Ranked Choice Voting Approved for Maine Primaries

By Lura Jackson


Following a series of challenges to a 2016 people’s referendum in which 52 percent of voters statewide chose to approve Ranked Choice Voting [RCV], the Maine Supreme Court has ruled that the June 12th primaries will go forward with the new method of voting. Whether or not the November elections will follow suit will be determined by a new referendum in which voters can express their wishes in June.

Ranked Choice Voting enables voters to rank their selections rather than choosing only one option. In the most recent gubernatorial elections, the race was split between three candidates as a result of the state’s strong tradition of independent affiliation. “Ranked Choice Voting gives voters more voice and more power in our democracy. It is simple and fair,” said in a release by Cara McCormick, Treasurer of the Committee for Ranked Choice Voting.

For those who have supported RCV from the beginning – such as Peggy Bayliss of Calais – the court’s ruling is a welcomed relief. “I am of course, thrilled,” Bayliss said. “The issues in the last run at the Supreme Court seemed contrived to derail this election process, and I am very glad it did not.”

Bayliss was among the volunteers that initially collected signatures around Washington County in 2016 with FairVoteMaine. When the Maine Legislature voted to delay RCV until 2021 and to repeal it entirely in 2022 if no constitutional amendment was passed, she helped to collect some of the nearly 66,000 signatures – 5,000 more than were needed – to put Question 1 on the June 12th ballot for a people’s veto of the delay.

If Question 1 is approved by Maine voters on June 12th, RCV will be used going forward in Maine, including for the federal elections in November. If it does, it will be the first state in the nation to do so.

How RCV determines a victor

RCV has been challenged in the past by both the Republican and Democratic parties, both of which have benefitted at times from the plurality election system. The Democratic party moved to support RCV in 2016 after recognizing that its candidates may benefit from the ranking system when three candidates for governor are in the race.

The recent challenges to RCV have come on the basis that it does not follow the state constitution, which asserts that a plurality is required. According to Bayliss, it is not unconstitutional as the system is designed to award a plurality when it is employed.

In June, Bayliss explained, voters will see a list of candidates with a series of ovals next to their name – the same number of ovals as the number of candidates in the race, plus one for a write-in option. The Democratic primary, for example, will have a total of nine ovals. Each oval corresponds to a ranking, giving voters the option of ranking every one of the nine potential candidates to their preference.

When the votes are tabulated, if no candidate receives more than 50 percent (plus 1) of the 1st-choice vote, then two steps occur. The first is the elimination of the candidate with the fewest 1st-choice votes, and the second is the addition of the votes from that candidate’s pool that ranked the remaining candidates as their 2nd choice.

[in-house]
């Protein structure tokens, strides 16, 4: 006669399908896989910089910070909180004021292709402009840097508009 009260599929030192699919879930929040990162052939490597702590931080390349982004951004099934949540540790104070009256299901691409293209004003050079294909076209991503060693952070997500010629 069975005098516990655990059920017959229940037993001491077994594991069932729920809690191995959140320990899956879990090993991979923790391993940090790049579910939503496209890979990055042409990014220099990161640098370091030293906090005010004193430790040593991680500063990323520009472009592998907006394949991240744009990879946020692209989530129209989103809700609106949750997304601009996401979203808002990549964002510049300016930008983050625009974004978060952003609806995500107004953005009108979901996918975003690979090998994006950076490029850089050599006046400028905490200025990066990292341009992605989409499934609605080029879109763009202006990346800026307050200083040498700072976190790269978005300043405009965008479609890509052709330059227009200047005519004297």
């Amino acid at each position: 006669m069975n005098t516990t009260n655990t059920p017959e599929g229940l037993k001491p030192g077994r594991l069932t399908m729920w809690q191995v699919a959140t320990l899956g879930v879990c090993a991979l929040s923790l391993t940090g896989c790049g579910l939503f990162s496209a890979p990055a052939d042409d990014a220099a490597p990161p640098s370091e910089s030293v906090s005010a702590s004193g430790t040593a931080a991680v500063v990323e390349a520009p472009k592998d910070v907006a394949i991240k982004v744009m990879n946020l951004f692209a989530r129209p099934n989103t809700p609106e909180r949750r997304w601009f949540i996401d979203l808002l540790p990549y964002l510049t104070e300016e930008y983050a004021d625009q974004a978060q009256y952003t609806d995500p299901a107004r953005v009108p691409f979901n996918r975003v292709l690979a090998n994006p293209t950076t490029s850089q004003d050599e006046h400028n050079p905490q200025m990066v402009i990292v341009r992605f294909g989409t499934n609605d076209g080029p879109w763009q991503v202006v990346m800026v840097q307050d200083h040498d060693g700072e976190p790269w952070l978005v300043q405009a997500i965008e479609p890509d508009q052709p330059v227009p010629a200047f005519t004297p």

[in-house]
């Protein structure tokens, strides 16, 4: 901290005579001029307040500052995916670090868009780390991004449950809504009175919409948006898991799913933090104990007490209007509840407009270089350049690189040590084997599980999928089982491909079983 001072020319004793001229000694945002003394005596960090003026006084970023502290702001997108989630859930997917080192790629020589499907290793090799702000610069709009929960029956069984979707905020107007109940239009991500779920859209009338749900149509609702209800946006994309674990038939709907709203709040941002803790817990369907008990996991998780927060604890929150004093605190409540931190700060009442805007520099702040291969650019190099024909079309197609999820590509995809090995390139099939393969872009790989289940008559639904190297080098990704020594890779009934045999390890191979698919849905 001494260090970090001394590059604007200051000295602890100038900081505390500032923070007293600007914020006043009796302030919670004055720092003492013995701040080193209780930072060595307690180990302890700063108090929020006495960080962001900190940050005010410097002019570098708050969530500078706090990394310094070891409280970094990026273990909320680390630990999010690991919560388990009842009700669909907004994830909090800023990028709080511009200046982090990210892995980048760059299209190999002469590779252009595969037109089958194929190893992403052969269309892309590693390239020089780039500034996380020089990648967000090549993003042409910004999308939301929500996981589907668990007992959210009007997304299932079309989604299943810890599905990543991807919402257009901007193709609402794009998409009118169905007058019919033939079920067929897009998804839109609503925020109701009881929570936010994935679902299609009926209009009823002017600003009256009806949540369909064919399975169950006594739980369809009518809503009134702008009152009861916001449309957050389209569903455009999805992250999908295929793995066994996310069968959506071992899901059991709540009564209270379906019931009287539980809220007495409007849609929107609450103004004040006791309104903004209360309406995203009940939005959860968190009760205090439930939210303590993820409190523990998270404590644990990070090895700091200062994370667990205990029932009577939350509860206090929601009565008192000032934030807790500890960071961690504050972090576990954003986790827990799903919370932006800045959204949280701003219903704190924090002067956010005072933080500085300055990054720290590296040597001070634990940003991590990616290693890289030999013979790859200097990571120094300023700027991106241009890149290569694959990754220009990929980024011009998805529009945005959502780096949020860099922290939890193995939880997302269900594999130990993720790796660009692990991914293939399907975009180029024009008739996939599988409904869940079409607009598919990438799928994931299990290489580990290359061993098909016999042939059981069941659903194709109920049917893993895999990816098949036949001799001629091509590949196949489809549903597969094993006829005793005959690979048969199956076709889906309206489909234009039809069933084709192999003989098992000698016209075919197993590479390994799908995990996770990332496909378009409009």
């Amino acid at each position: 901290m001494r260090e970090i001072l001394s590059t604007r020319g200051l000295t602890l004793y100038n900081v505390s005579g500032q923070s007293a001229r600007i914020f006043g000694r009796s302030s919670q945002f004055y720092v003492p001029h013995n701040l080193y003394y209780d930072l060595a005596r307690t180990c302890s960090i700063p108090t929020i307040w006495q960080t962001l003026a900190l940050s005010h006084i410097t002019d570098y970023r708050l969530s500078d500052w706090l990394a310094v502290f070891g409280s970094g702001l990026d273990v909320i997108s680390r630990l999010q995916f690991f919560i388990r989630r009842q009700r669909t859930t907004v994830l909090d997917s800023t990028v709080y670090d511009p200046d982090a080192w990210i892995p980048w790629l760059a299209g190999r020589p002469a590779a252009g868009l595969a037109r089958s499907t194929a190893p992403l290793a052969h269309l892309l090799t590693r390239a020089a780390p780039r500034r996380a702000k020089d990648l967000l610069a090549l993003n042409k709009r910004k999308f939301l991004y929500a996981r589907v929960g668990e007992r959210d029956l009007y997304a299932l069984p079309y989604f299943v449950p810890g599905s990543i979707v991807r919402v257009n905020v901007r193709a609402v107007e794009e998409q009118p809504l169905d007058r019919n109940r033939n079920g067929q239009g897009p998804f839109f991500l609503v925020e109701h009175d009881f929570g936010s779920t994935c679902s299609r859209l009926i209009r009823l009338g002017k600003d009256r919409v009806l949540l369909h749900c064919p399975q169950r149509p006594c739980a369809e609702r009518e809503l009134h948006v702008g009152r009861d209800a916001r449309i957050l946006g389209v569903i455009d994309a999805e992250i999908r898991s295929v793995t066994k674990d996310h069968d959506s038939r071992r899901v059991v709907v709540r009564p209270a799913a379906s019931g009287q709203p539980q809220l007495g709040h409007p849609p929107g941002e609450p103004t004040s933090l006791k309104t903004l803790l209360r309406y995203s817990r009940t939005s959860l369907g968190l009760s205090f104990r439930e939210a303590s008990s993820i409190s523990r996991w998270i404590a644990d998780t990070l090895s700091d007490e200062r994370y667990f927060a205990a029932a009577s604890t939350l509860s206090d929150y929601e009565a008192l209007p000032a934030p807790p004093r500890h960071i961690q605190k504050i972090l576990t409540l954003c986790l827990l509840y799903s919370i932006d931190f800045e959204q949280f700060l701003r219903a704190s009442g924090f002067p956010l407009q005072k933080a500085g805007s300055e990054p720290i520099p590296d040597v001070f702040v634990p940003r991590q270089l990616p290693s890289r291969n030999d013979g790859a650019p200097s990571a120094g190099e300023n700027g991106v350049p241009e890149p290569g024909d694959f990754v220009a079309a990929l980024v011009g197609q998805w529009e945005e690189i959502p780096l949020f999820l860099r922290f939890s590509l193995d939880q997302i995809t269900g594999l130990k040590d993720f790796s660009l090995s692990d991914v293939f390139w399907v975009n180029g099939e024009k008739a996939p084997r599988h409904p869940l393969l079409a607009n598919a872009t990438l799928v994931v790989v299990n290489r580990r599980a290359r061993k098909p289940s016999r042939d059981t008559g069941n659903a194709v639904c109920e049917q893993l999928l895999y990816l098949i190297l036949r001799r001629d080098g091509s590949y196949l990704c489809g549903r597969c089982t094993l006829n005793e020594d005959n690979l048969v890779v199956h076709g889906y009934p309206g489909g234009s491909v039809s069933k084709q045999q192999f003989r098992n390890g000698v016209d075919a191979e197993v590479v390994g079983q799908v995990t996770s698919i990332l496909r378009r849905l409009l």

As an example involving Candidates A, B, and C, Candidate A receives 1,000 votes in the initial round, Candidate B receives 800 votes in that round, and Candidate C gets only 300 votes. No candidate has received the 50% + 1 threshold required to win (1051 votes). As a result, a second round of tabulation is required. In this example, Candidate C, with the fewest votes, is eliminated, or defeated. Candidate C’s ballots contained subsequent choices of 199 votes for Candidate B and 101 votes for Candidate A.  

Candidate A now has 1,000 + 101 for a total of 1101, while Candidate B received an additional 199 votes plus the initial 800 for a total of 999. Candidate A, with 1,101 votes has also reached the required threshold. Candidate B is defeated. Tabulations end when one candidate receives that threshold number of votes, or the highest number of ballots.

For voters, all of these formulations will be happening in the background. The end result, advocates assert, is a system that better reflects the wish of the majority of voters.

Local popularity of RCV

Support for RCV locally has been divided, with some of the divisions following party lines. The voters of Eastern Washington County are primarily independent in their affiliation, though a mixture of Republicans and Democrats are also present.

In Calais, where 955 voters are independent, 678 are Republican, and 487 are Democrat, support for RCV in 2016 was 55.8 against and 44.2 in support. In Baileyville, which has 416 independent voters, 290 Democrats, and 262 Republicans, 52.9 percent voted against RCV while 47.1 were in favor. Robbinston, which has 163 Republicans, 129 independents, and 106 Democrats, the vote was split evenly at 50-50. In Eastport, where 435 voters are Democrats, 338 are independent, and 306 are Republican, 54 percent voted in favor and 46 voted against RCV.

The effect of RCV being implemented at the primaries will not be felt by the majority of voters as only those who are registered Democrat or Republican can vote in their respective primaries in Maine. However, all Mainers will be able to vote on Question 1, which will determine whether or not RCV moves forward in November.

If it does move ahead, all municipalities will receive training, with the hand-count-based municipalities being trained first. “Being a machine voting town, I’m not sure how this will affect us here in Calais,” shared City Clerk Theresa Porter. “I will have to wait and see once the training has been completed.”